give it about 3 seconds to see if the parents put a stop to the
behavior.  If they don't, they don't get a dog, and *I* put a stop to
it, in no uncertain terms.

I have found that this method works quite well for me.

--
Lisa Ochoa, Proprietor, Ochoa's House of Dog Toys
Home of Archie, CGC (8yo Doberman/Torpedo);
Oliver, CD, NA, FM, CGC, TDI, 1/3 CDX (TMWDITW - 9yo BC);
Nell, CGC (Gorgeous 8yo Lady Whippet);
Ripley, CD, FDCH, CGC (3yo BC Wonder Pup);
Luke, CGC (3yo BC Extraordinaire);

 "It takes brains to understand a smart remark, but none to be
   offended by it."   (Miss Know-It-All, BC Comic Strip, 1/27/99)

 
 
 

What am I doing wrong?????? (long)

Post by Nancy E. Holmes or R. Nelson Ruffi » Thu, 09 Sep 1999 04:00:00


Do you give a guestimate for the adjustment period - I usually tell people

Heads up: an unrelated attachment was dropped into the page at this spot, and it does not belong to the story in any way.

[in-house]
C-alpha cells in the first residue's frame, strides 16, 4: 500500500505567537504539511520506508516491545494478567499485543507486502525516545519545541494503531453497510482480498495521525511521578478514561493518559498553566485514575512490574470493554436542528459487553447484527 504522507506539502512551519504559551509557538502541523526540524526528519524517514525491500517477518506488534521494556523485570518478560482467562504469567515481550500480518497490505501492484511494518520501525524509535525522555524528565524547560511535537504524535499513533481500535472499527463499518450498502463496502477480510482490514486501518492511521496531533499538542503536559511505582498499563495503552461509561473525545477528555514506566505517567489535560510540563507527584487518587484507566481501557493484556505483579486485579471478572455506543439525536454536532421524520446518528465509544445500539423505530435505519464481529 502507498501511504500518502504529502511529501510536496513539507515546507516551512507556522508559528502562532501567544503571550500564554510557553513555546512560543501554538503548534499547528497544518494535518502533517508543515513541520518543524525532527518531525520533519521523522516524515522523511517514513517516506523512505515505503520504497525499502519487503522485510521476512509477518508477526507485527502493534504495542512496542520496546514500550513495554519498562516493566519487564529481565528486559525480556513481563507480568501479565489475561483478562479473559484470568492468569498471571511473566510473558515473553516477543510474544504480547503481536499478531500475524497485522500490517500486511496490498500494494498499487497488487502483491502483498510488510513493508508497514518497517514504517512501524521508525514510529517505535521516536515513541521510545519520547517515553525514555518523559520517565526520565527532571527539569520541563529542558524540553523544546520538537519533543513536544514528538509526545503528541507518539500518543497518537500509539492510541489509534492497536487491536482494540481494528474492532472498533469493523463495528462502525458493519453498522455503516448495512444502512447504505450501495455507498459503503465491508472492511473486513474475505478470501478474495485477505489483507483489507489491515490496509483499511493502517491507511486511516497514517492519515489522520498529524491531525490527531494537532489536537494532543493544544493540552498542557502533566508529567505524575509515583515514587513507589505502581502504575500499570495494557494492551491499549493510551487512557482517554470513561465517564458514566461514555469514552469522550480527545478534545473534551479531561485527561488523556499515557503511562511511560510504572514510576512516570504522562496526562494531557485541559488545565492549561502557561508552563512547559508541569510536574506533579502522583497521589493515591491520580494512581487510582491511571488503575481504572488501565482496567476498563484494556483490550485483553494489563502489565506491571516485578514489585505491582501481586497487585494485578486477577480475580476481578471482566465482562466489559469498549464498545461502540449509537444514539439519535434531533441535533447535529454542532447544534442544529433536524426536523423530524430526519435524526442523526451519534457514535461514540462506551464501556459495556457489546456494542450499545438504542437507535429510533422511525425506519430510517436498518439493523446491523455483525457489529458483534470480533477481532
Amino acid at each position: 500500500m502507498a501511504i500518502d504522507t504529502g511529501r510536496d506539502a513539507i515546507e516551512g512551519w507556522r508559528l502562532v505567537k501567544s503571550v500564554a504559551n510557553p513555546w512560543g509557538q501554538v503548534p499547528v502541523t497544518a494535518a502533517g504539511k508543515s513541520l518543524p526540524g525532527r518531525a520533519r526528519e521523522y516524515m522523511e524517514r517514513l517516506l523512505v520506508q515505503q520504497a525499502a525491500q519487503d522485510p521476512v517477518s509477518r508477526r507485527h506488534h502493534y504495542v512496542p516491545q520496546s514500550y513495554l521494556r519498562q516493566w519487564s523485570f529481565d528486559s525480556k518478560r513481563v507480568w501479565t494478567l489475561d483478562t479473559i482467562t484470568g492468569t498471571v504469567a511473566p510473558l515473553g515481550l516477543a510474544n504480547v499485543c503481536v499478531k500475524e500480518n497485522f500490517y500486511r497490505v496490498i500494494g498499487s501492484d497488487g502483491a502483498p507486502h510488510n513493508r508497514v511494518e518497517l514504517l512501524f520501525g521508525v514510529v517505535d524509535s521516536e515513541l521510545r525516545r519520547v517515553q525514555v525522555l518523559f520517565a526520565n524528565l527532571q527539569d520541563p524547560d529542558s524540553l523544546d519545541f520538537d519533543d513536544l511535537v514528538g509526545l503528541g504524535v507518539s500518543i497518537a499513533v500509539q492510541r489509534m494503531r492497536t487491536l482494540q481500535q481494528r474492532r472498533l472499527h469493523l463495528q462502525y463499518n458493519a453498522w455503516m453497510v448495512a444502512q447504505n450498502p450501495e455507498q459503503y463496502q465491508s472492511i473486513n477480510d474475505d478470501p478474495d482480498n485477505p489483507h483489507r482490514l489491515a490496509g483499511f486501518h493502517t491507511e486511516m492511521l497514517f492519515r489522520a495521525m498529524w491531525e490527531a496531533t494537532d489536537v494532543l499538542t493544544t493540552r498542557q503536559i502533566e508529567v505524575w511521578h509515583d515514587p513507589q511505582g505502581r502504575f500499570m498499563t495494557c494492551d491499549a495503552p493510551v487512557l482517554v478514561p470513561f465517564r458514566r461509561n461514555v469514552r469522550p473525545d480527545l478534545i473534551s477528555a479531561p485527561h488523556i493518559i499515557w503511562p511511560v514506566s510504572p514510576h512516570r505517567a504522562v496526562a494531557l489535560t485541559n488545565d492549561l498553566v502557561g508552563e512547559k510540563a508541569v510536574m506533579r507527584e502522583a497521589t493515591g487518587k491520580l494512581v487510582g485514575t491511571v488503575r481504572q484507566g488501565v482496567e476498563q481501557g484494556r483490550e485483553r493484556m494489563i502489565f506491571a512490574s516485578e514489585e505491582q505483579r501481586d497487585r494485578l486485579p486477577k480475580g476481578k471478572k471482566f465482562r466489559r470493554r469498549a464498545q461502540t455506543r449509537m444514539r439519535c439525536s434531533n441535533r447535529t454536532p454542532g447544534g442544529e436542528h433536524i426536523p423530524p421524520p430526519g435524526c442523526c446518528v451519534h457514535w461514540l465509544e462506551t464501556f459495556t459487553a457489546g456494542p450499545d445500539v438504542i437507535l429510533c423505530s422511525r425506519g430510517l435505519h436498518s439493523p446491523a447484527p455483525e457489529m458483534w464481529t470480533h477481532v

within 3 weeks and say that of course if the match is good it can happen
much more quickly :-) you'd be amazed at how many people boast of the rapid
adjustment their new pet makes :-)
Nancy
Quote:

>I have a question for the group..........

>I do some private rescue (on the side :) and have recently rehomed/placed
two
>dogs and a cat....my question is, how do you guys deal with the following
>scenario?

>1)  Hound mix puppy that I bottlefed from 4 days of age, she is now six
months
>old.  *Fully* housebroken - has not had an accident since she was 7 weeks
old.
>Crate trained, good with cats, *excellent* with children (I have twin two
year
>olds) and friendly to everyone, has basic obedience training.  Very bonded
to
>humans as she was a bottle baby....

>- I interviewed potential homes (you can be sure I was viligent - I am very
>attached to her) The best prospect was a family with two children (6/11) -
they
>drove for over an hour just to see her and it was love at first sight.
Maggie